Submitted by Mary Tickner

Summer, for me is usually spent doing some teaching, reading some “discovered” professional books and trying to fight off the paper sea that the previous months have created. In the process of the latter, I found some articles and lectures from bygone years that stimulated me into thinking about creativity and improvisation. Also, like some of you, I had attended several workshops of Akiko and Forrest Kinney which were very enlightening and stimulating. With the arrival of their 4-volume set of books called “Pattern Play”, my summer students became my “laboratory” for experimenting and trying out new ideas. What was surprising was how often the students came up with their own ideas about music-making. The newer method books often incorporate some ideas for stimulating the concept of creativity which is very good. However, in the day-to-day teaching, creativity can be the result of solving problems or making the lesson more interesting and allows the student to speak for himself. It also encourages a student to actually think and listen to what is happening at the keyboard. For example, I have a new transfer student (grade 9) who informed me in the interview that her “technique is the pits” because she found it boring. She was right about the technique, so a lot of time was devoted in that first lesson to introducing her to the various ways one can (and should) practice scales, chords and arpeggios. At the 2nd lesson, she commented that practicing technique was definitely more interesting when using rhythms in scales, broken chords and arpeggios. Also, she really got excited when playing scales with 2 different touches simultaneously and using 2 different dynamics. When we transferred these concepts to several of her pieces for practicing, I received the ultimate compliment…”This is really neat!”

The following list is some of the ideas that are the result of “What I Did This Summer!” Feel free to add to the list and share your ideas:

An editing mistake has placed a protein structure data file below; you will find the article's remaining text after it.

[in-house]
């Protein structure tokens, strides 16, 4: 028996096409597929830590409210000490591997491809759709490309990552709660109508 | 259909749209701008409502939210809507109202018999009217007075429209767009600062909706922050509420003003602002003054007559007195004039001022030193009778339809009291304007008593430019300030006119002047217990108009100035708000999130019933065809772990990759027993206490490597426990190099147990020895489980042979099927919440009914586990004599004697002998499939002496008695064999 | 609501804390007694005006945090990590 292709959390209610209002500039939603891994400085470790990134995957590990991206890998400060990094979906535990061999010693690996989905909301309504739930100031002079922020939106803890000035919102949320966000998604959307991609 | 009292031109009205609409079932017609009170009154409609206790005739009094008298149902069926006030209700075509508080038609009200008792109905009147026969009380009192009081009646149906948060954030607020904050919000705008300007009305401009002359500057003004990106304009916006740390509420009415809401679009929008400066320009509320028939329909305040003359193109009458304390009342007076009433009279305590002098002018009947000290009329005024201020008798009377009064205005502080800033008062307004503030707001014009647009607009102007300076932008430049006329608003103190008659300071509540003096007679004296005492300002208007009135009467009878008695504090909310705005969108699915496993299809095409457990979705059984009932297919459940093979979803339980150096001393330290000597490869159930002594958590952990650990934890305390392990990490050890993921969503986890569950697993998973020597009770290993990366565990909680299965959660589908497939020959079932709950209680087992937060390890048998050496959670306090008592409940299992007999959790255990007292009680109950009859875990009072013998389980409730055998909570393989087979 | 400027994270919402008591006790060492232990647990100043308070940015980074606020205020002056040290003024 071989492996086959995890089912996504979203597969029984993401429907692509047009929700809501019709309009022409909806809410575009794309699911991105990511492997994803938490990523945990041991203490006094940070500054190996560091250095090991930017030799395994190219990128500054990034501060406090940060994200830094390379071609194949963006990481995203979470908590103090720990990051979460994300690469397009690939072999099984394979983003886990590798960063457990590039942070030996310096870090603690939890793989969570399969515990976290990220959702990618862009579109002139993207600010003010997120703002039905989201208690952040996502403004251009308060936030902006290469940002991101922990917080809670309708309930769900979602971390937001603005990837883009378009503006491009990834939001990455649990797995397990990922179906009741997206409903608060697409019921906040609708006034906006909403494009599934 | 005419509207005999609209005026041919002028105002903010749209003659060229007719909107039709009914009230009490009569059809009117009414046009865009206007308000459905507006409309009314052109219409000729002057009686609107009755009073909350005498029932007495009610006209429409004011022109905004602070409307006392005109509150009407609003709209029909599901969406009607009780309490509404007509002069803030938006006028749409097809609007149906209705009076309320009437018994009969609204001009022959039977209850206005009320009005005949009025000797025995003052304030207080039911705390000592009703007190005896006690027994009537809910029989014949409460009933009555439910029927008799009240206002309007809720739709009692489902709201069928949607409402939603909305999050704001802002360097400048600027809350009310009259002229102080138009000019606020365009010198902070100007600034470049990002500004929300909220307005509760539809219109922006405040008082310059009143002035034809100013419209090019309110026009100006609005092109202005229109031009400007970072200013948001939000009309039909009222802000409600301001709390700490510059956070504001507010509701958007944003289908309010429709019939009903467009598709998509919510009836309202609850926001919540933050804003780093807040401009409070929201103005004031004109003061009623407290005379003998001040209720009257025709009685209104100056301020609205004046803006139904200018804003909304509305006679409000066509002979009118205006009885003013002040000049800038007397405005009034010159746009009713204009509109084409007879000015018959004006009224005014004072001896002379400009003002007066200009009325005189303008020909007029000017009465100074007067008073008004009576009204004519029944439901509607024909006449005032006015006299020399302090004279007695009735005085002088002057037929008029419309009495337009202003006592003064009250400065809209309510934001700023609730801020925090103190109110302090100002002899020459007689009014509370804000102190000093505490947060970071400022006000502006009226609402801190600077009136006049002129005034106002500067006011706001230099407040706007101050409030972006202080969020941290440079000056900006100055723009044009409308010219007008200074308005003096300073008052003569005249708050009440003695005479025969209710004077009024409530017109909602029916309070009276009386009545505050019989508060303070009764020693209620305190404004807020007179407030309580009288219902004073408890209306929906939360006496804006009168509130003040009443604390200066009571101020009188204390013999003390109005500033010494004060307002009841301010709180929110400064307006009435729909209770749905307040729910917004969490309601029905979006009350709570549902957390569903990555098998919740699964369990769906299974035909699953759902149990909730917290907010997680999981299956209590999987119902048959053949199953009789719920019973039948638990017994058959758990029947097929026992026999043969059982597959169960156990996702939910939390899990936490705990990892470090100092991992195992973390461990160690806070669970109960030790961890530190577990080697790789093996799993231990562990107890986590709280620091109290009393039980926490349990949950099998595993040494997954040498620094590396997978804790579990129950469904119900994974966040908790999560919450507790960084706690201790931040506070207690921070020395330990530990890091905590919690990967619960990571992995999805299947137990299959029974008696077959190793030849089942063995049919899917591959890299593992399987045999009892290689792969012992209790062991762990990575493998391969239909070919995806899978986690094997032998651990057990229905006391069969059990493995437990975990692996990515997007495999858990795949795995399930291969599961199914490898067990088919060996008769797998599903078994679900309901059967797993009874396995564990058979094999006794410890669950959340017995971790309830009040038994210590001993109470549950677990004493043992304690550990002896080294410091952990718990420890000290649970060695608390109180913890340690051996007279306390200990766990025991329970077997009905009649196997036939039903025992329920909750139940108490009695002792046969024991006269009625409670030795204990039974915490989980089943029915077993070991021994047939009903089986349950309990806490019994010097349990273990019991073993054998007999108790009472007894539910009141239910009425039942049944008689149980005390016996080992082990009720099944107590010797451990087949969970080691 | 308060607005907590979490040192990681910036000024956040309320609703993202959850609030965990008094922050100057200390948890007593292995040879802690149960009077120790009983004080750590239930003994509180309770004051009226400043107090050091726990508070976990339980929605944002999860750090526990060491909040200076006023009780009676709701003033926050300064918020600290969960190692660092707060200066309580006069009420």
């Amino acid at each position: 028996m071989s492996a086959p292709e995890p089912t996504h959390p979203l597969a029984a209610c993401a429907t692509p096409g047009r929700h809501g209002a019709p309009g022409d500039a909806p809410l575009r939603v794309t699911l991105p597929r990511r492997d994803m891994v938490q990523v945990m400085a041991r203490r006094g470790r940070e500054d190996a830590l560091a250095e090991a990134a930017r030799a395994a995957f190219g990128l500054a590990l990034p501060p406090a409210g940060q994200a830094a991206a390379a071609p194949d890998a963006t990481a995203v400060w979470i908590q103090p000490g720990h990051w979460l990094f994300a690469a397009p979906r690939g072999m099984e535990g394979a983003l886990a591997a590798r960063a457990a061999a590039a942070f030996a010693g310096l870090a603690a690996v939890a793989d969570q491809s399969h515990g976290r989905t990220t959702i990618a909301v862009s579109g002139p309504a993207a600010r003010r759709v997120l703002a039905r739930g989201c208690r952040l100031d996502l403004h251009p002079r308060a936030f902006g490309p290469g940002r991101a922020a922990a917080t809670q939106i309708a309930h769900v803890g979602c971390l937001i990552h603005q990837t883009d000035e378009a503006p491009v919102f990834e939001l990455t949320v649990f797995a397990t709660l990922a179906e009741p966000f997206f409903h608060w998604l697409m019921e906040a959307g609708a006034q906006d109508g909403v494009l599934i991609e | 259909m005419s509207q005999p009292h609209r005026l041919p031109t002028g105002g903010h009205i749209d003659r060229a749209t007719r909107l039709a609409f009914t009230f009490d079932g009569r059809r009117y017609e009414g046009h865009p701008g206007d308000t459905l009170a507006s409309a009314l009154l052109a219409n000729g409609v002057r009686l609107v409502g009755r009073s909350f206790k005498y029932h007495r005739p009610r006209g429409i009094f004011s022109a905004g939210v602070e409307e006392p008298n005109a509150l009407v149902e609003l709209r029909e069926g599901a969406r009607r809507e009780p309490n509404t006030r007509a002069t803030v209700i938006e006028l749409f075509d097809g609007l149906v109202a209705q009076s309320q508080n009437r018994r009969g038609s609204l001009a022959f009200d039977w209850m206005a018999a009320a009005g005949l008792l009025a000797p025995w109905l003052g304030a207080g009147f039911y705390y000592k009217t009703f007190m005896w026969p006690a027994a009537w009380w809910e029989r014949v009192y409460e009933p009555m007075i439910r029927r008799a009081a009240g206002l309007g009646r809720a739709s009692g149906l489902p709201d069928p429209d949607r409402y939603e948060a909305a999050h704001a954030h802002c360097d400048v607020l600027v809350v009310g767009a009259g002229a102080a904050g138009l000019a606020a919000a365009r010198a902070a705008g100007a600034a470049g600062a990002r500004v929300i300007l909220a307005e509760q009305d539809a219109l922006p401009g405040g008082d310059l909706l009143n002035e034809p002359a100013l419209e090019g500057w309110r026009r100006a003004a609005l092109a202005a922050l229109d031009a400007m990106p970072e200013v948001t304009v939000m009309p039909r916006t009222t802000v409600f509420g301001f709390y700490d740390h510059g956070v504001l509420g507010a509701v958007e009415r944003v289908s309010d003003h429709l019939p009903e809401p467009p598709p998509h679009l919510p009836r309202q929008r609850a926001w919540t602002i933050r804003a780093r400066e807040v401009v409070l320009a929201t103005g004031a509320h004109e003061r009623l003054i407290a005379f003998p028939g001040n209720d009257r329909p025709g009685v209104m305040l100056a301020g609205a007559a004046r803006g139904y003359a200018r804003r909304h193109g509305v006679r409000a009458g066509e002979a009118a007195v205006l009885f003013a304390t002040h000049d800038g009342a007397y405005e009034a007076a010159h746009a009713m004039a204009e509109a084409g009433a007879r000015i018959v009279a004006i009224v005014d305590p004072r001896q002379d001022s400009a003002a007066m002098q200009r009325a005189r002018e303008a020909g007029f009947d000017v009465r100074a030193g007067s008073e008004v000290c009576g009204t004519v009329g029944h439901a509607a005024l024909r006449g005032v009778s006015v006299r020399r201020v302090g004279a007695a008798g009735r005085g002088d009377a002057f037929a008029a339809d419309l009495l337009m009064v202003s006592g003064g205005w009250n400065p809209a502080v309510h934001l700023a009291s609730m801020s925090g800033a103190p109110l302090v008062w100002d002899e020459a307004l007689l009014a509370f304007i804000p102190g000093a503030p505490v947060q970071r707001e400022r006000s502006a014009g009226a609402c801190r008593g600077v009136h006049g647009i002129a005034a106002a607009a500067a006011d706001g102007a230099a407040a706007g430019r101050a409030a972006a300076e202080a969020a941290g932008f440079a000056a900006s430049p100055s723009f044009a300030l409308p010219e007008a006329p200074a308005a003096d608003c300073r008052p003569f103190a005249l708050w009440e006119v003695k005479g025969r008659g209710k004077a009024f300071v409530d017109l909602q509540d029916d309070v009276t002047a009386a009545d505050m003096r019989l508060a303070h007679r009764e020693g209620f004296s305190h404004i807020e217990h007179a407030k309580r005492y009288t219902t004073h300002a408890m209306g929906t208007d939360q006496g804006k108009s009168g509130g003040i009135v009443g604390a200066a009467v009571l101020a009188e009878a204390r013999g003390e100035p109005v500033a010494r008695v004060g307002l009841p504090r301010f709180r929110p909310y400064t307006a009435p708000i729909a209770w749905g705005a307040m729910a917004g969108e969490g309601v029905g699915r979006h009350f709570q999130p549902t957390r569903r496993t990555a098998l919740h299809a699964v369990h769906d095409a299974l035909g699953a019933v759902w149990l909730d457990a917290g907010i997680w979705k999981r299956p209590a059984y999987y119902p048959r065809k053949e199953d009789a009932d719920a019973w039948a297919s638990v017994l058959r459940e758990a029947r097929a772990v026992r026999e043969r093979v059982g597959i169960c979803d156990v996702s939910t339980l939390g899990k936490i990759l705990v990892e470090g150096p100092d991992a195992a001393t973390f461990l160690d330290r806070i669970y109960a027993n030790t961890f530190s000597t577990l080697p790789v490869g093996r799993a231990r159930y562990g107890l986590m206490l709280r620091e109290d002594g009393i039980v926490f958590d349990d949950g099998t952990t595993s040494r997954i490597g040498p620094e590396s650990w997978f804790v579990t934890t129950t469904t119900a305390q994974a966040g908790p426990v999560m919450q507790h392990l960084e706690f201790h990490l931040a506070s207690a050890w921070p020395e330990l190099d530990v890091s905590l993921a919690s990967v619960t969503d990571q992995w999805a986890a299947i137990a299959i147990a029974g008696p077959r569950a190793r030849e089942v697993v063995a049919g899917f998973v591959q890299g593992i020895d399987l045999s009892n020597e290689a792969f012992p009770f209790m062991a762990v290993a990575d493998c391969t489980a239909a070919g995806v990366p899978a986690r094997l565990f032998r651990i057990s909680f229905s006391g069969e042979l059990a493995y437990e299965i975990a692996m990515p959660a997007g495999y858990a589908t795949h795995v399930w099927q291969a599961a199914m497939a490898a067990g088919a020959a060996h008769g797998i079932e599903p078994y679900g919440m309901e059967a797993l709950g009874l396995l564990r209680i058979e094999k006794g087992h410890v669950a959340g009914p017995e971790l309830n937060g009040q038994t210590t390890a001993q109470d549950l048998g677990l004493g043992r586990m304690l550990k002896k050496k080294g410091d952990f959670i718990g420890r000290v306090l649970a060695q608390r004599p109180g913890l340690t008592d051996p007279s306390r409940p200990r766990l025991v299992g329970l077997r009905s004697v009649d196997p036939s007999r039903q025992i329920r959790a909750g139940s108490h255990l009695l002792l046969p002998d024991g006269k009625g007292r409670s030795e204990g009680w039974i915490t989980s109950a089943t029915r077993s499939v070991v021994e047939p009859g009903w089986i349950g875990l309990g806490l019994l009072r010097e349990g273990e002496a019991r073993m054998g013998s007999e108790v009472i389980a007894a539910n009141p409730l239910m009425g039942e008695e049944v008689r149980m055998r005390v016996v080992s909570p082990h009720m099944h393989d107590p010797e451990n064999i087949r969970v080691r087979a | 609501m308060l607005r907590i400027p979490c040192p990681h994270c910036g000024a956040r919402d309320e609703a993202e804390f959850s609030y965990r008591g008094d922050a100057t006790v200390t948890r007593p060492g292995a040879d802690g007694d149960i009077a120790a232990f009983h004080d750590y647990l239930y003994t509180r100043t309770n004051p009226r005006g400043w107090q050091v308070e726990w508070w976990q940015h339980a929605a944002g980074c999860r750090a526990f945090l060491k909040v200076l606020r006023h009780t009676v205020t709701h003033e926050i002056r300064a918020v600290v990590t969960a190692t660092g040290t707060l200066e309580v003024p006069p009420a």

•  Change a piece from major to minor or vice-verse

  • Change the meter

  • Use a different touch for a section

  • Play a repeated section in a different octave

  • Create a theme and variations, using a familiar tune and adding passing tones, grace notes, playing theme in a different clef, using different rhythmic patterns, adding or changing dynamic structure

  • Practice a scale, using passing tones, or add “blue notes”

  • Harmonize familiar tunes using simple 1-2 note accompaniment patterns

  • Practice scales, using some of the rhythmic variants found in the Boris Berlin “Hanon”

  • Improvise on black keys to a given rhythmic pattern, with a simple 2-4 note accompaniment

  • Complete a 4-measure phrase by ending on tonic chord

  • Add words to a piece (Leon Fleisher helped a student play Bach’s Toccata I C minor by adding the words “I am the reluctant dragon” to the fugue theme thus clarifying the character of the theme and improving the student’s articulation)

  • Create a story for a piece

  • Draw an illustration for a piece

  • Develop metaphors to stimulate imagination: popcorn for staccato, chocolate syrup for legato

  • Create variations by changing one or more notes in a phrase, pitch, or rhythm or both by using a familiar tune such as “Go Tell Aunt Rhody”

  • Ask student to play a familiar tune by ear, giving them the starting pitch. This is particularly useful in developing concepts of intervals.

  • Use Question-Answer pattern with teacher/student playing the Question ending on a note other than the tonic; the Answer can be answered with a rhythm that matches the question but ends on any note of the tonic. This is best structured in 2-measure phrases